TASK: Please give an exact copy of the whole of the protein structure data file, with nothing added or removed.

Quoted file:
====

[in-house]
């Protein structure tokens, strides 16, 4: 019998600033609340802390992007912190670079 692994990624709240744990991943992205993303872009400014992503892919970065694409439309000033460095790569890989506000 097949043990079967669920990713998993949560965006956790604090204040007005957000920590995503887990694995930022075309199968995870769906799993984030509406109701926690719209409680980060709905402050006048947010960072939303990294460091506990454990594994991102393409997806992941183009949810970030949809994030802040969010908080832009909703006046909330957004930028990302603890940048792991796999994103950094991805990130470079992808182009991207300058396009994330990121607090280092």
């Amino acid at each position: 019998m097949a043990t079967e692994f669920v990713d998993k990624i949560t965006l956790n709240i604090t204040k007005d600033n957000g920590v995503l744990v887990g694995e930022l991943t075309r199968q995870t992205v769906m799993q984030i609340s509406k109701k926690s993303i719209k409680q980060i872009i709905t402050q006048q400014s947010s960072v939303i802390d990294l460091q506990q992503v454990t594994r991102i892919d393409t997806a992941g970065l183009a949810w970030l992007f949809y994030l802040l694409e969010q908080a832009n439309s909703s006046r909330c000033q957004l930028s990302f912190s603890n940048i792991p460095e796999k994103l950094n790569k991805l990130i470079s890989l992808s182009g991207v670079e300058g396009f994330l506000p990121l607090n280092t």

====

[in-house]
């Protein structure tokens, strides 16, 4: 019998600033609340802390992007912190670079 692994990624709240744990991943992205993303872009400014992503892919970065694409439309000033460095790569890989506000 097949043990079967669920990713998993949560965006956790604090204040007005957000920590995503887990694995930022075309199968995870769906799993984030509406109701926690719209409680980060709905402050006048947010960072939303990294460091506990454990594994991102393409997806992941183009949810970030949809994030802040969010908080832009909703006046909330957004930028990302603890940048792991796999994103950094991805990130470079992808182009991207300058396009994330990121607090280092």
């Amino acid at each position: 019998m097949a043990t079967e692994f669920v990713d998993k990624i949560t965006l956790n709240i604090t204040k007005d600033n957000g920590v995503l744990v887990g694995e930022l991943t075309r199968q995870t992205v769906m799993q984030i609340s509406k109701k926690s993303i719209k409680q980060i872009i709905t402050q006048q400014s947010s960072v939303i802390d990294l460091q506990q992503v454990t594994r991102i892919d393409t997806a992941g970065l183009a949810w970030l992007f949809y994030l802040l694409e969010q908080a832009n439309s909703s006046r909330c000033q957004l930028s990302f912190s603890n940048i792991p460095e796999k994103l950094n790569k991805l990130i470079s890989l992808s182009g991207v670079e300058g396009f994330l506000p990121l607090n280092t």